How to get rid of tennis and golfer’s elbow for good!
You have never played tennis nor golf, but you still have sharp pain in your elbow? These conditions affect ordinary people more often than professional athletes. These are two separate conditions with almost identical symptoms and treatments. If you suspect to have one of these problems, this article will help you identify it.
What is tennis elbow?
Tennis elbow or lateral epicondylitis affects adults aged between30 and 50 years. This condition is caused by straining of the wrist flexors which leads to inflammation of the external part of your elbow and forearm. If you suffer from tennis elbow, the most affected muscle groups will be the ones that you use when bending your wrist upwards.
The name is a bit misleading since tennis is the cause only in 5 % percent of the cases. You can have this condition by doing any sort of repetitive movement of your wrist like painting or using tools like carpenters or butchers do. If you’re a musician or a programmer, you can get it too.
- At-home test: Bend your injured arm in the elbow and keep it in front of yourself with your palm facing upward. With your middle finger push upward, use the other hand as counter-pressure. If you feel pain, you probably have tennis elbow. If you don’t, you have an issue with your cervical spine.
What are the symptoms of the tennis elbow?
Extend your arm in front of yourself with your palm facing down. You have tennis elbow if you feel pain in the upper or outer part of your elbow. You can feel constant pain or only during specific movements like when you twist the door handle or perhaps you won’t be able to do any push-ups.
Consult your doctor if:
- you can’t raise your arm,
- you have a lump on your elbow,
- sharp pain prevents you from doing everyday activities,
- the area around your elbow is swollen or red.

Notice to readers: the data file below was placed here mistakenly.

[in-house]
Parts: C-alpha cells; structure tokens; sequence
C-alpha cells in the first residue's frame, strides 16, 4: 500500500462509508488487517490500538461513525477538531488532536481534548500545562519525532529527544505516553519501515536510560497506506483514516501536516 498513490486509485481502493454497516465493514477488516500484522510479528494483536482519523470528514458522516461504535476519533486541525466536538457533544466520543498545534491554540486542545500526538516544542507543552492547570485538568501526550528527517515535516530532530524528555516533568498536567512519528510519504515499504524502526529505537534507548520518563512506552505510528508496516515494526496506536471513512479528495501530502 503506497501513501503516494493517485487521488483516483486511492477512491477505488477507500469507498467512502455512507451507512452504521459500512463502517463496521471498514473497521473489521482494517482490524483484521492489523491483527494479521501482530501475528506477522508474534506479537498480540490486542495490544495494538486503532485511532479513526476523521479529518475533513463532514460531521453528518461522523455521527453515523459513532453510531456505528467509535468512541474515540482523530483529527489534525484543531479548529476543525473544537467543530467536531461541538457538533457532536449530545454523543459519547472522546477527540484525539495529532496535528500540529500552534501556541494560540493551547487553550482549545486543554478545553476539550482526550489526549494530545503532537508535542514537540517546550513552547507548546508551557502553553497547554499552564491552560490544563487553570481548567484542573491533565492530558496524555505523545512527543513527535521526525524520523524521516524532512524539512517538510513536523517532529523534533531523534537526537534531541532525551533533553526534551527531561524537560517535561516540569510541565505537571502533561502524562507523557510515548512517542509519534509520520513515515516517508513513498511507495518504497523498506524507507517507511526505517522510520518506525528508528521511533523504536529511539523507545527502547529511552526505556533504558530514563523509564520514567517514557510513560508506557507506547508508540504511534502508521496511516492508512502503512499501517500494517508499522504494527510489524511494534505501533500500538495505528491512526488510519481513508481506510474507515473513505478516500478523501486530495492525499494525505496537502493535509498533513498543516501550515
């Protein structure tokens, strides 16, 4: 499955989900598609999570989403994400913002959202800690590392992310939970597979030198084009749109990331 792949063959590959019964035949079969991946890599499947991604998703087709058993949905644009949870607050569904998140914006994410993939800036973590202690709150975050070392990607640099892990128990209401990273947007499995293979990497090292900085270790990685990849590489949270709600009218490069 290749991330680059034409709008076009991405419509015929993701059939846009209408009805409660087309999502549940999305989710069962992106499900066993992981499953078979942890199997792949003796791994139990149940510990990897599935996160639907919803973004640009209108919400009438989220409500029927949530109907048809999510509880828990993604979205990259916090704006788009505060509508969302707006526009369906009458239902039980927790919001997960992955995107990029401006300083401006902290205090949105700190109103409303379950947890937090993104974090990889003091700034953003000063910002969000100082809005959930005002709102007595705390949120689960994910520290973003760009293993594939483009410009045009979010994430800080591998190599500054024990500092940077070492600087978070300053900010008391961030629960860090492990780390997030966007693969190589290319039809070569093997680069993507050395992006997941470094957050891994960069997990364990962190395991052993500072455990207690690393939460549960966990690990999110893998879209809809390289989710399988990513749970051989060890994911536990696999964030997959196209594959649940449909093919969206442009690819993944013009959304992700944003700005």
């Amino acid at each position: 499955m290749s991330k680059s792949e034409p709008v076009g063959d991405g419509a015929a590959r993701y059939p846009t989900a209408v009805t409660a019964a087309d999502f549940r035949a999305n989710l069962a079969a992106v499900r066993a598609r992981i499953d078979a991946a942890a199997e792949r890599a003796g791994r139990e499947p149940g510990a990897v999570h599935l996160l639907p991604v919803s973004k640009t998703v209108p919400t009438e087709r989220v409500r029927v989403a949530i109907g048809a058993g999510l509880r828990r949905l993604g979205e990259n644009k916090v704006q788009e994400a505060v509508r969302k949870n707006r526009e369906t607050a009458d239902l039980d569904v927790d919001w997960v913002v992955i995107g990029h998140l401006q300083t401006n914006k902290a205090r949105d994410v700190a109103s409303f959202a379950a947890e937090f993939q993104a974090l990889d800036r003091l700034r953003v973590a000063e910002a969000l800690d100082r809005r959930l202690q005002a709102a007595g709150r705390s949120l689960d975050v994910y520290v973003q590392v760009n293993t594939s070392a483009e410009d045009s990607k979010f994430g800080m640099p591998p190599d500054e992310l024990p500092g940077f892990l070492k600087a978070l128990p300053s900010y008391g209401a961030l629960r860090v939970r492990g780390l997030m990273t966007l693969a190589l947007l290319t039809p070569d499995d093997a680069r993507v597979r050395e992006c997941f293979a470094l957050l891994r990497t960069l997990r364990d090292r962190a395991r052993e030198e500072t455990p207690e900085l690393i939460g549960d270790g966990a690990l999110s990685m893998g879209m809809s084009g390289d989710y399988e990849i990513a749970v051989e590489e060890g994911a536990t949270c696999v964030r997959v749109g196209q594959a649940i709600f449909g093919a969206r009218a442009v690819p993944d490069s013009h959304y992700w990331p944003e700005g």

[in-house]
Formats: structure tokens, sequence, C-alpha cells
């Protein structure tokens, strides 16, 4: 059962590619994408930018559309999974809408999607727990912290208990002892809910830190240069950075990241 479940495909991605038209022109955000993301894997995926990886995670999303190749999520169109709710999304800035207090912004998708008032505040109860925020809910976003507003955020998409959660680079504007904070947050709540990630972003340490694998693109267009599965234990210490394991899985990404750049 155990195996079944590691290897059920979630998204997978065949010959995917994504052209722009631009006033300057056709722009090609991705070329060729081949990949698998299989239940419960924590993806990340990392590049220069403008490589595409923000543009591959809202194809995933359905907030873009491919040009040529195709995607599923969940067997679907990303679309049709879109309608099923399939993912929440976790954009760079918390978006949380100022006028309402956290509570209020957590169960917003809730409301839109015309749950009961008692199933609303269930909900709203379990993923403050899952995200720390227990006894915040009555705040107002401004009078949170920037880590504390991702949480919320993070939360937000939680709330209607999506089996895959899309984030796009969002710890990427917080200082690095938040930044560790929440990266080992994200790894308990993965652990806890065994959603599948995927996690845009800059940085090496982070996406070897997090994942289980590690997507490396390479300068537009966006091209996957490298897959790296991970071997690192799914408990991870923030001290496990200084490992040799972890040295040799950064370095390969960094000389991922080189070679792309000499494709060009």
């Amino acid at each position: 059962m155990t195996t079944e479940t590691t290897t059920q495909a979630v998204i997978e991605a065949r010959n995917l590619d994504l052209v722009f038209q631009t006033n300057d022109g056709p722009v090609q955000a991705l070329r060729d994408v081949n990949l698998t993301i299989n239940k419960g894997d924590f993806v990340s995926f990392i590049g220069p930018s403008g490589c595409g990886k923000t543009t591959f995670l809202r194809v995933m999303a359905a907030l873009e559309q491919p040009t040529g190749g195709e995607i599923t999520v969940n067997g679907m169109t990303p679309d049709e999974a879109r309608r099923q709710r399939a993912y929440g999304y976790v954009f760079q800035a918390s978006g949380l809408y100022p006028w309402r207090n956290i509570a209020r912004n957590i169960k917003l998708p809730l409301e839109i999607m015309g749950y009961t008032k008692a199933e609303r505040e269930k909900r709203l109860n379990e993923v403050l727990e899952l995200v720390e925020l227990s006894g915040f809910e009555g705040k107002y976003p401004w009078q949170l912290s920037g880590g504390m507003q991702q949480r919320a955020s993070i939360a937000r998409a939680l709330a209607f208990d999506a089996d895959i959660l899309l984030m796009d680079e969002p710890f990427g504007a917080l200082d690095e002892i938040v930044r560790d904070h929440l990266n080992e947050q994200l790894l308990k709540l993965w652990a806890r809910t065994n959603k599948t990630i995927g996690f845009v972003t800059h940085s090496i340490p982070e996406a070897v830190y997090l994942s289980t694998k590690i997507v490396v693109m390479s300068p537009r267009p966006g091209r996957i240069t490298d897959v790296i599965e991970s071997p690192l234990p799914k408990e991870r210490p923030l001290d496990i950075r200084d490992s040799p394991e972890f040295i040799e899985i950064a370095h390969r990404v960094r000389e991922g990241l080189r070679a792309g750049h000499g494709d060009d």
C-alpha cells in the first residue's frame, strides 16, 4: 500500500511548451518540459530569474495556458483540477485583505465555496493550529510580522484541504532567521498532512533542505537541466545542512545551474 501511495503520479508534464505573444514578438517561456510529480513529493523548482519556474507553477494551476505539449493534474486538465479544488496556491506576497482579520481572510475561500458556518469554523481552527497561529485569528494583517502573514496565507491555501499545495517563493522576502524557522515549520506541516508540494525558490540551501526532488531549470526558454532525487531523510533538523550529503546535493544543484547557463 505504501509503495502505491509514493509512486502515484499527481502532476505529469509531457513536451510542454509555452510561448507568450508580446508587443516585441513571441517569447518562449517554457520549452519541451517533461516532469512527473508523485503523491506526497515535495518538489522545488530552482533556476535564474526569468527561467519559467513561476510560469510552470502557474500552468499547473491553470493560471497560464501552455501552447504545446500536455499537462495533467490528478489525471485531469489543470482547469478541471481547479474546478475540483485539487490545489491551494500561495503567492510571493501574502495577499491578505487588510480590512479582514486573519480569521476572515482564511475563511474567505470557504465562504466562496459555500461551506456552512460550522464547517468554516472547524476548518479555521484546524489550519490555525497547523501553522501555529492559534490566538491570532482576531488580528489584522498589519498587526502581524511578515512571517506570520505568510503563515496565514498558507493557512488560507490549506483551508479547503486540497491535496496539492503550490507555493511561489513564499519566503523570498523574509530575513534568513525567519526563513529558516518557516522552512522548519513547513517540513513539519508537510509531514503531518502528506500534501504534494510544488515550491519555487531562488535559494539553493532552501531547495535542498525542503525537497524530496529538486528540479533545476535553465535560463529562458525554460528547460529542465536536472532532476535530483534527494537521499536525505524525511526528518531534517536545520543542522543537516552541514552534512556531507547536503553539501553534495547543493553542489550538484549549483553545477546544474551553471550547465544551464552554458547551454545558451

What is golfer’s elbow?
The golfer’s elbow or medial epicondylitis is the opposite of tennis elbow. It’s caused by an overuse of flexor on your wrist. You can get it by doing repetitive activities that require bending or twisting your wrist. This condition affects muscles that get activated when you bend your wrist towards your palm.
Like tennis elbow, golfer’s elbow isn’t caused by playing too much golf. It can be caused by any repetitive activity during which you bend your wrist:
- shovel work,
- assembly line work,
- computer work.
What are the symptoms of golfer’s elbow?
Excessive use of wrist flexors that cause pain in the inner part of your forearm when you lift your arm or forearm, pain during a twisting motion of your forearm or when you clench your hand. The area can be swollen or tender to touch. Other symptoms include stiff elbow, weak grip, or wrist.
How to treat these conditions?
The treatment in both cases is very similar. The first step is rest, avoid the activity that caused the pain. The next step is immobilization. Use bandages or athletic tape to restrict the motion.
You can start with stretching exercises from the beginning. They can significantly lower the tension in your elbow. You can do the stretching exercises multiple times a day for 20 to 30 seconds at a time.
- If you suffer from the tennis elbow, extend the affected arm with your palm facing downward. With the other hand pull on your fingers towards yourself. You should feel a stretch alongside the external part of your forearm.